The runoff election for New York City public advocate on October 1st drew only about 6.5 percent of registered Democrats citywide. The election cost about $13 million. This works out to about $70 for every vote cast.
When I went to vote at my polling place in Bayside, there were five people at the table, with four interpreters sitting in an adjacent lobby, plus one person directing voters to the table site. Ten people for one election district. Repeat that similar scenario in all five boroughs and one can see how the cost added up for this low-turnout election.
This system needs to be overhauled. The process for voting in municipal elections must be re-examined and modified to cut costs. I do not blame the people employed to work at the polls on Election Day for this. They were just trying to do their job.
There are other ways of handling the process, including having instant runoffs on Primary Day, thus avoiding the need for a separate runoff election. Many people feel that there should be no runoffs at all. It is not the fault of the candidates if many people seek a particular office, making it harder for any individual candidate to rack up a large plurality of the votes.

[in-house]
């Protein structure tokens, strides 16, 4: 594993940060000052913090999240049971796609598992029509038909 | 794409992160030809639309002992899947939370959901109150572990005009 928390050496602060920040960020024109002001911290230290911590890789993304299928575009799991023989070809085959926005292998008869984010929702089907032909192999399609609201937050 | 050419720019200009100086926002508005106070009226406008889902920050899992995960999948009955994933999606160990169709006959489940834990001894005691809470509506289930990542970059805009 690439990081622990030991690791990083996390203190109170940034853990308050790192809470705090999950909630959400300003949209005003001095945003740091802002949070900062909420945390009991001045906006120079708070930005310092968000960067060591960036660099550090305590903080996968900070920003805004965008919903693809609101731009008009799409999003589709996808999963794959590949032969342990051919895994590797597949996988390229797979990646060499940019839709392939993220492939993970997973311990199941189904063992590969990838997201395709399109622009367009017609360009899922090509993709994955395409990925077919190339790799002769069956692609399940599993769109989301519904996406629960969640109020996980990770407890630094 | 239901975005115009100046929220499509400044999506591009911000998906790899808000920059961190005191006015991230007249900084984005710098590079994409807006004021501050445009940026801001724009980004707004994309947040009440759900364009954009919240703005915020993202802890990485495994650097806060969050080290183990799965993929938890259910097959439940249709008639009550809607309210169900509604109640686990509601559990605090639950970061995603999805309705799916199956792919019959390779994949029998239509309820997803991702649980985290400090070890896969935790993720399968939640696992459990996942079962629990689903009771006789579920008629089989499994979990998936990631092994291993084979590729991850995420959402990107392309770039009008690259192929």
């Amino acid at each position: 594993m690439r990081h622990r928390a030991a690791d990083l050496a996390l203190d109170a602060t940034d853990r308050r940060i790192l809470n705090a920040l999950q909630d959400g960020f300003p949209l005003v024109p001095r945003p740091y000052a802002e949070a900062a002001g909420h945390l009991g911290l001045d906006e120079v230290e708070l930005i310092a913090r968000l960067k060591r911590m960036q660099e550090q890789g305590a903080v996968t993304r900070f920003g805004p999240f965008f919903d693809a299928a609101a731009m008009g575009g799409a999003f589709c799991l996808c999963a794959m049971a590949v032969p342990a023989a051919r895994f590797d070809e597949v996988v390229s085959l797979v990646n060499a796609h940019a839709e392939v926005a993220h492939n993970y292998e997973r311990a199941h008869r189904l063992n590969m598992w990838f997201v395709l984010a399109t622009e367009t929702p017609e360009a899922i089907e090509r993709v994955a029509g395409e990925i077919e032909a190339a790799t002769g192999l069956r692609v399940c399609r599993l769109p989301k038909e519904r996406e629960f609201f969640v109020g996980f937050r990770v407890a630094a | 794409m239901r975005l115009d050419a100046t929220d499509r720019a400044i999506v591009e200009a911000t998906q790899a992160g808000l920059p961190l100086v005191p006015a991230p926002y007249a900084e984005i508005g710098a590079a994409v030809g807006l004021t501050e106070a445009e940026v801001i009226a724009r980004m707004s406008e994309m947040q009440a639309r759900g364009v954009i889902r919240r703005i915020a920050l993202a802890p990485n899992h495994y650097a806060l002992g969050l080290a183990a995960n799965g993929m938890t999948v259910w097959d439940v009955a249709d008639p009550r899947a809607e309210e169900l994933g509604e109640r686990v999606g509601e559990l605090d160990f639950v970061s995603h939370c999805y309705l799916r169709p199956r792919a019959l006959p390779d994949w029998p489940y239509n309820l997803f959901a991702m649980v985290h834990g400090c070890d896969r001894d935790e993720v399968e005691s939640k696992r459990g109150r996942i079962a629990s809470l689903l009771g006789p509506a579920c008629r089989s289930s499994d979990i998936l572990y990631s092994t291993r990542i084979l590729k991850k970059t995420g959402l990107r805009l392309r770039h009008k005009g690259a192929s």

That $13 million spent on this runoff election could have been used to hire more teachers, or to sustain afterschool programs for children or to give better services to our senior citizens or to plant and care for additional trees to enhance our communities. The list goes on and on.
As citizens, we need to insist that wasteful spending be curbed and that well-thought-out strategies for voting procedures be put into place in order that all voters have their voices heard in the most effective way.